Could you provide a guide?
Should we check every clause?

Thanks
Go to AIQG website (International Aerospace Quality Group) and open the link for Supply Chain Management Handbook and go to section 7.3 Risk Assessment.

Supply Chain Management Handbook - Terms of Use
 
#5
In trying to detect risks, I thought it would be enough to analize processes shown in the general process map.
Considering that normally main processes are there.

Now I see that there is some difficulty because it is supposed that processes are documented in procedures, but there may exist requirements which are not in documents, moreover that now some documents are not needed.

What will ve a practical guide to scan risk in all the system without missing them?
Could you provide a guide?
Should we check every clause?
The short answer is that you are overthinking it. Risk is so diverse and so permeated into everything we do that you could never in your lifetime list it all.
 
#6
Good morning.

The 3rd party auditor who just conducted our re-certification audit told us to use the FMEA form for everything when assessing risk. Of course, he then advised us to use a FMEA of the FMEA, to have a plan in case we did forget something in the original FMEA; sort of like a 'Plan B', if you will.
Gross example of overthinking it. In this case overthinking solutions. This is even worse than turning every instance of a nonconformance into a corrective action.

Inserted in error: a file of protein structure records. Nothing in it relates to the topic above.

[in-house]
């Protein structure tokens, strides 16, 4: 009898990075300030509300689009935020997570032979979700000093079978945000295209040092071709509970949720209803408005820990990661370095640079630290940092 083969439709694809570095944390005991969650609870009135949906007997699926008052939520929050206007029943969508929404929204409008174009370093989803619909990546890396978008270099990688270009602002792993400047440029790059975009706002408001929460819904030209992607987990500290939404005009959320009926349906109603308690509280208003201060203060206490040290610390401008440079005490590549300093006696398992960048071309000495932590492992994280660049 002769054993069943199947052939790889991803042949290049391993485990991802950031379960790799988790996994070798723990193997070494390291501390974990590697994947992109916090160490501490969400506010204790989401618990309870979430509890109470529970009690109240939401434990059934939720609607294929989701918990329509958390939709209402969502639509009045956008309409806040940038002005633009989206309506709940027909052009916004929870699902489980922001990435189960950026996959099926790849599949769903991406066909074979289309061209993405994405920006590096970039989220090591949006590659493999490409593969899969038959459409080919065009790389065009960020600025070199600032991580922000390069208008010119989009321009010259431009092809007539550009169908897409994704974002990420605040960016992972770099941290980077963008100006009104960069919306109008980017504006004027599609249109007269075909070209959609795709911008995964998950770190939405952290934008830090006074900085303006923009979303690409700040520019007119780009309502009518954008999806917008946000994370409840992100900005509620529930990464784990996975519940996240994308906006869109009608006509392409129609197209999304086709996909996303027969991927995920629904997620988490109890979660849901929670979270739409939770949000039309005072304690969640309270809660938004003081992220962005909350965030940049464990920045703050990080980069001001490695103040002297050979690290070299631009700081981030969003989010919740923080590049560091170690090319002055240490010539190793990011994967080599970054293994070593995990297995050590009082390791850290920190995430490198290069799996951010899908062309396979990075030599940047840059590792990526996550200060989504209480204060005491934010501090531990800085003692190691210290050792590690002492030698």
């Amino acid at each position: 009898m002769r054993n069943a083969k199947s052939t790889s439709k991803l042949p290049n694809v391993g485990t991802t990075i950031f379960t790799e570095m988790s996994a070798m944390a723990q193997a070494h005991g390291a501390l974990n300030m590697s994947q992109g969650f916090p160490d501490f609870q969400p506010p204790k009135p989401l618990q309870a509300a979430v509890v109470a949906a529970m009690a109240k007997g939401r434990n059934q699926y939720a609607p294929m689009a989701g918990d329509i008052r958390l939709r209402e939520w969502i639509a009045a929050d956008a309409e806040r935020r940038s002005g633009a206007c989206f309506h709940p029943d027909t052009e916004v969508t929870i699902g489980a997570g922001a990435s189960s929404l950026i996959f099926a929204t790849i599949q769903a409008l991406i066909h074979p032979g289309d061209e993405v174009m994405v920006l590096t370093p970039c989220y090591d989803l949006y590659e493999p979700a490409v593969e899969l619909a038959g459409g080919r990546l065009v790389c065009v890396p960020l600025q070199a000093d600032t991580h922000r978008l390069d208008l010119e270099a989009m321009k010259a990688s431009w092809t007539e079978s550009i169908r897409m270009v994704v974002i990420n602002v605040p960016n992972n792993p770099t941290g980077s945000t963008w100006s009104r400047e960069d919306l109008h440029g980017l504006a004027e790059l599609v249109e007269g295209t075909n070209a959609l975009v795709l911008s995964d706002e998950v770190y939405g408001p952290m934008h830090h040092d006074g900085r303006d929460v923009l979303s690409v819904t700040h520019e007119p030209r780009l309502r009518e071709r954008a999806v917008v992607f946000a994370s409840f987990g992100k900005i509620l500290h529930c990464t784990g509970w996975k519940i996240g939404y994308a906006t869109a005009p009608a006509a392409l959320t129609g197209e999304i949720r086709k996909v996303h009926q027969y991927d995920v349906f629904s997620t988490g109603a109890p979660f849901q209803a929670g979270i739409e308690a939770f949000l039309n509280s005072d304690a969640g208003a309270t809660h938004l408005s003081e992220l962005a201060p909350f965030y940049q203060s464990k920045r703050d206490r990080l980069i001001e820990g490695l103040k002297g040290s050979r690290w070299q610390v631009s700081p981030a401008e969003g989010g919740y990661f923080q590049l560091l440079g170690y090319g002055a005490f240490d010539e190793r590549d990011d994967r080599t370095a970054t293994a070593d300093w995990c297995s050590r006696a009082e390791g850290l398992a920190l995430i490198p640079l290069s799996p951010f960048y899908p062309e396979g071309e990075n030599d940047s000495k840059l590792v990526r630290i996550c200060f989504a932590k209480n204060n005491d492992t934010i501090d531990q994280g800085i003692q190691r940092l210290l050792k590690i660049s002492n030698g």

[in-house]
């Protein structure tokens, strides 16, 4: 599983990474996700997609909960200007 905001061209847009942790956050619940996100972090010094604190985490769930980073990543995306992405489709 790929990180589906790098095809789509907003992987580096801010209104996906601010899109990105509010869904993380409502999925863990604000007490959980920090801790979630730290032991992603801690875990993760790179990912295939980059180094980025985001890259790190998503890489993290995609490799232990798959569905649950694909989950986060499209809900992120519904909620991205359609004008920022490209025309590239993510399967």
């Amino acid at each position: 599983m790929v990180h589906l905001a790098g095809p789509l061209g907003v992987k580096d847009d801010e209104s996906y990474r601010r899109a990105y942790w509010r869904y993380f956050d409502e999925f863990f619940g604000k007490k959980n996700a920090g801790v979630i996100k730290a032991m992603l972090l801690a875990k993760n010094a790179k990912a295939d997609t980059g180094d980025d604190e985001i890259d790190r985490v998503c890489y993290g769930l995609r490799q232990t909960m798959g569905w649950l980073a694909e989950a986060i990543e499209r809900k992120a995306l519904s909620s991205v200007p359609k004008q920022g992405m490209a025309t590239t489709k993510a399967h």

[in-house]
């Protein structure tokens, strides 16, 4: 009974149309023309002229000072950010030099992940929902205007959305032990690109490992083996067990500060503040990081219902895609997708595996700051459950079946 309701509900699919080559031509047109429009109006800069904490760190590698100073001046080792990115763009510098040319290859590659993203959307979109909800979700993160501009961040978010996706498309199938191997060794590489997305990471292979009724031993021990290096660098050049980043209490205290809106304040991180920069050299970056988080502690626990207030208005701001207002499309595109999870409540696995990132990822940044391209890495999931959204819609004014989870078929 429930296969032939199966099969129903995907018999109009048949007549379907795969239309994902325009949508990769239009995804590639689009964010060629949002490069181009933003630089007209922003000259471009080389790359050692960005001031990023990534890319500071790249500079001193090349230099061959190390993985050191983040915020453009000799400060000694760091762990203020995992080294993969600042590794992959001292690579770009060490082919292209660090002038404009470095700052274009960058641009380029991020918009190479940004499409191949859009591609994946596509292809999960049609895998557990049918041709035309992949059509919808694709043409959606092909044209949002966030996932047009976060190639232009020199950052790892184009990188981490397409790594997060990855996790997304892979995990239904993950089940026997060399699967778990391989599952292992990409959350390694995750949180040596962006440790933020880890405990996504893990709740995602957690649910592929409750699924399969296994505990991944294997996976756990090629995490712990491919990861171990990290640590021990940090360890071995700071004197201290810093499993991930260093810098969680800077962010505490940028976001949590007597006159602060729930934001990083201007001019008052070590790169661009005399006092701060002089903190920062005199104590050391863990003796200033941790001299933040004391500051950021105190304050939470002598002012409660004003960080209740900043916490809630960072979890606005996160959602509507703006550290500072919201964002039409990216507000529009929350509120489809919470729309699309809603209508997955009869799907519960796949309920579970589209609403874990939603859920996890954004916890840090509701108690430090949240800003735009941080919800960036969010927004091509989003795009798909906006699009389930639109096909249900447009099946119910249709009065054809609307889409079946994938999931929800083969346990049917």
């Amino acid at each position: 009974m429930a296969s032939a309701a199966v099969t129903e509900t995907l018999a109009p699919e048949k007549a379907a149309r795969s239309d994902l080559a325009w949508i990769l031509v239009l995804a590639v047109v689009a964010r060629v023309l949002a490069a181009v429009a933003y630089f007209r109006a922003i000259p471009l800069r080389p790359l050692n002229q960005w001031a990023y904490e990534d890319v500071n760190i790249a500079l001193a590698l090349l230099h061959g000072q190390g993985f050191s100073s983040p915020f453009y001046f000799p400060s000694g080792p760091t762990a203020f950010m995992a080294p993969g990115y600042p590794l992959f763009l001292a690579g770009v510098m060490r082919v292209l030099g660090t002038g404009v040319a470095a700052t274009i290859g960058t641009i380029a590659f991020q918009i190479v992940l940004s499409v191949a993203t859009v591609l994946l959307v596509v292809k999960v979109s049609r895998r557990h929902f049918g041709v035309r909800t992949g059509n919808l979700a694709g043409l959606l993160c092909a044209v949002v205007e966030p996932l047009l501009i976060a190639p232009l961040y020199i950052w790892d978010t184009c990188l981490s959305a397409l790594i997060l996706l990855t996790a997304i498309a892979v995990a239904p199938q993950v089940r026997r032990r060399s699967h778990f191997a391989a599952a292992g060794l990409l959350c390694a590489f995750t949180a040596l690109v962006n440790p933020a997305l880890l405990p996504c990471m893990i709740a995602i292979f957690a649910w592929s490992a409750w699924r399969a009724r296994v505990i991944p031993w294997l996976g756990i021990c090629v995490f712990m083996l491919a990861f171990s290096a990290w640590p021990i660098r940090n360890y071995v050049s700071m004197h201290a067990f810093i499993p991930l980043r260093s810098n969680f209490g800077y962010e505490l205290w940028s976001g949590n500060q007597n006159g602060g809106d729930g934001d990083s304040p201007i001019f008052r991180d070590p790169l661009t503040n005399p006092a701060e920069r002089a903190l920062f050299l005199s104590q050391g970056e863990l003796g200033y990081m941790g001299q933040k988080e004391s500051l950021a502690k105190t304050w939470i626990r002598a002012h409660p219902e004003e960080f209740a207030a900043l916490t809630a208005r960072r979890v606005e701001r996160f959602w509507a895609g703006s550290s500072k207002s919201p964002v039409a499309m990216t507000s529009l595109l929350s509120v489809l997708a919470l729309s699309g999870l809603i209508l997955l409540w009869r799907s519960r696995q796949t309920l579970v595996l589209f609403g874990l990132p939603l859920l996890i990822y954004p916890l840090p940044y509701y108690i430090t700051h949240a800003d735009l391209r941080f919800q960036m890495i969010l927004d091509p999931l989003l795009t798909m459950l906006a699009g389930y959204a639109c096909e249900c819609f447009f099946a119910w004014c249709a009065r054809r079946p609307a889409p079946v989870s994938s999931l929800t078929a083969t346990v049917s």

#7
A couple of things to consider here:

1) There is no obligation on you to encapsulate ALL relevant risks in your risk-management approach. An auditor cannot write you a nonconformity for a risk you have omitted from your system, providing your system has some structure and consistency. It is emphatically NOT an auditor's job to try to identify risks you have missed by nitpicking and/or using their own arcane knowledge - keep your eyes open for this sort of practice, because it's worryingly common.

1b) My advice - start with Top Management. Discuss what the major risks to the business are. Get those properly documented and associate them with action plans. Make sure Top Management communicate this to middle management. This alone should be enough to make you compliant to the requirements, but you can then talk to middle management about how their departments/processes contribute to this risk and identify deeper causes and risks. Some areas will be more fruitful for drilling into than others.
Excellent advise
 
#8
2b) My advice - break down Risk Management by business process. In my QMS, Risk Management is part of each process design, and can take different forms depending on the process - some do FMEAs, some do a simpler risk assessment, some just do SWOT. The Risk Management for our despatch department, for example, is simply a list of contingency delivery plans. I have one show-off process owner who has done fault-tree analysis, but then his process is entirely driven by data, so it makes sense in context. You will probably already have a top-level business contingency plan which can slot quite neatly into this structure and might also overall guidance for the process-level documents if it is comprehensive enough.
Even this could be overthinking.

To quote Randy, it isn't rocket science.

Use any of the tools (SWOT, FEMA, etc) when appropriate. Trying to come up with a heavy duty response for every instance every time isn't just impracticle, it is a terrible waste of time and leads to not only ineffeciency but to inadequate answers for the ones that matter.
 
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Q

QAMTY

#9